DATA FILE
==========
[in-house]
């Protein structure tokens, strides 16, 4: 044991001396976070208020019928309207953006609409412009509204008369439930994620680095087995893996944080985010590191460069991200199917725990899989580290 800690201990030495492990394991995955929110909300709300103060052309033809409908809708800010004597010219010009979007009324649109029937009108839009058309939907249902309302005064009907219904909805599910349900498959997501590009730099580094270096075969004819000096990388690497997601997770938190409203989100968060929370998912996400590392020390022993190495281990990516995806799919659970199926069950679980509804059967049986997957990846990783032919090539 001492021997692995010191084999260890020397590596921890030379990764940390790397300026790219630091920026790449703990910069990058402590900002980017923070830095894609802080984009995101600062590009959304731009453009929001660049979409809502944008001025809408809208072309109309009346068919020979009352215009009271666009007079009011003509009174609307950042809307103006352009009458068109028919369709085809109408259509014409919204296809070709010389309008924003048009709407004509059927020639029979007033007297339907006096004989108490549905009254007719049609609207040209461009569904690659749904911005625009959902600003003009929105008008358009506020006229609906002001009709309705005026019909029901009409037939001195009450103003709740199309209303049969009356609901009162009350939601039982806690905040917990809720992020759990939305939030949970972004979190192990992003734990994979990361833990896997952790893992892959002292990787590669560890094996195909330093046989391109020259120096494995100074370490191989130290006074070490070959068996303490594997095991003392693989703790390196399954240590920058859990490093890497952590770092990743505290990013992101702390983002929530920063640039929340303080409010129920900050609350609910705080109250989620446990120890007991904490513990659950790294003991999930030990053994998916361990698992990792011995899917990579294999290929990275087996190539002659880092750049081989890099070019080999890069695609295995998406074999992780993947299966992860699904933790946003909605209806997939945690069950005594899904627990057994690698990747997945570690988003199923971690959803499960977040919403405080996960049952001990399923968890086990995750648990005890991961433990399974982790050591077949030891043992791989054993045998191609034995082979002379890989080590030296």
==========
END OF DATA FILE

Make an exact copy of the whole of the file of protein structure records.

[in-house]
């Protein structure tokens, strides 16, 4: 044991001396976070208020019928309207953006609409412009509204008369439930994620680095087995893996944080985010590191460069991200199917725990899989580290 800690201990030495492990394991995955929110909300709300103060052309033809409908809708800010004597010219010009979007009324649109029937009108839009058309939907249902309302005064009907219904909805599910349900498959997501590009730099580094270096075969004819000096990388690497997601997770938190409203989100968060929370998912996400590392020390022993190495281990990516995806799919659970199926069950679980509804059967049986997957990846990783032919090539 001492021997692995010191084999260890020397590596921890030379990764940390790397300026790219630091920026790449703990910069990058402590900002980017923070830095894609802080984009995101600062590009959304731009453009929001660049979409809502944008001025809408809208072309109309009346068919020979009352215009009271666009007079009011003509009174609307950042809307103006352009009458068109028919369709085809109408259509014409919204296809070709010389309008924003048009709407004509059927020639029979007033007297339907006096004989108490549905009254007719049609609207040209461009569904690659749904911005625009959902600003003009929105008008358009506020006229609906002001009709309705005026019909029901009409037939001195009450103003709740199309209303049969009356609901009162009350939601039982806690905040917990809720992020759990939305939030949970972004979190192990992003734990994979990361833990896997952790893992892959002292990787590669560890094996195909330093046989391109020259120096494995100074370490191989130290006074070490070959068996303490594997095991003392693989703790390196399954240590920058859990490093890497952590770092990743505290990013992101702390983002929530920063640039929340303080409010129920900050609350609910705080109250989620446990120890007991904490513990659950790294003991999930030990053994998916361990698992990792011995899917990579294999290929990275087996190539002659880092750049081989890099070019080999890069695609295995998406074999992780993947299966992860699904933790946003909605209806997939945690069950005594899904627990057994690698990747997945570690988003199923971690959803499960977040919403405080996960049952001990399923968890086990995750648990005890991961433990399974982790050591077949030891043992791989054993045998191609034995082979002379890989080590030296």